Rosa Elizabeth White (later known as Rosa May) was born in January 1855. She ran away from her home in Pennsylvania at the age of 16 and, falling in with the wrong people, soon turned to prostitution.
She began her trade in New York City and then drifted through mining camps of Colorado and Idaho. She appeared in Virginia City in 1873 and worked in brothels throughout the Carson City and Reno before ending up in Virginia city where she worked for Madam Cad Thompson. Rosa was a favored employee who was often left in charge of things during Cad's trips to San Francisco.
From 1888 to the early 1890s, she traveled between Virginia City and Bodie, California where her lover, Ernest Marks, owned a saloon. She eventually settled there in 1893 and appears on the 1900 U.S. Census. Land records from 1902 show that Rosa purchased a house in Bodie’s Red Light District for $175. There are no records of Rosa May living in Bodie after the 1910 Census.
Rosa died of pneumonia in November 1912 in Bodie, California. A photo claiming to be her grave site appears in Ella Cain's book The Story of Bodie (1956). It shows a decrepit wooden fence surrounding an otherwise unmarked grave. Since Ella Cain's biographical sketch of Rosa May is mostly fiction, it's likely the photo was chosen for its picturesque qualities. In the 1970s, author George Williams III conducted an exhaustive search for Rosa May's death records and found nothing. In any case, her supposed resting place is a popular tourist destination for those exploring the former Bodie State Park.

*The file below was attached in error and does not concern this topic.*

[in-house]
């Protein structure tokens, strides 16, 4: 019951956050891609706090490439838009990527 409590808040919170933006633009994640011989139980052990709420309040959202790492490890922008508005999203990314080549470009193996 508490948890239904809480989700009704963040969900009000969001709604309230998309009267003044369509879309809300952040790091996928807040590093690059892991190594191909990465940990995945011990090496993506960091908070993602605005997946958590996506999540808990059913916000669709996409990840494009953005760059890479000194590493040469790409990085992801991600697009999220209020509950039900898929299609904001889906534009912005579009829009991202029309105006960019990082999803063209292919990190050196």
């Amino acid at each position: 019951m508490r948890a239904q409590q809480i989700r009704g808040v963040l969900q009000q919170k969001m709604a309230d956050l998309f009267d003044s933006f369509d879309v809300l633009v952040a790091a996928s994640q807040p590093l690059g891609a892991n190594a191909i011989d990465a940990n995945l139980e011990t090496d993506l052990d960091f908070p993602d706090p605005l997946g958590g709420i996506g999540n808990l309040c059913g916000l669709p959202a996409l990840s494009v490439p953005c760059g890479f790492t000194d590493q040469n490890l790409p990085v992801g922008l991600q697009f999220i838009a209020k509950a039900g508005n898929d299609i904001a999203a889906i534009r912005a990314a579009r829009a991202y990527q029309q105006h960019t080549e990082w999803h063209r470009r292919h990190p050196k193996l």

Bodie was declining rapidly during the period that Rosa May disappears, and it may be that she left the area in search of greener pastures. In her book, Ella Cain relates the story of the epidemic and Rosa succumbing to the same illness that had stricken the miners for whom she was caring. Other resident’s accounts and external records refute that there was any type of epidemic during the winter of 1911-1912.
Letters, diaries, and handwriting analysis, indicate that she was a charming person and took an interest in others, but was somewhat volatile emotionally. There appears to have been a serious or traumatic event (or events) in her early years but no record exists of what it could have been.
Official documentation about Rosa’s life, (birth and death records, etc.), are either missing or non-existent, but extensive research done by author George Williams provides some basic facts and general information about her. His research is documented in the book Rosa May: The Search for A Mining Camp Legend.
Her story is dramatized in the musical play, Nevada Belle by George Morgan and Duane Ashby.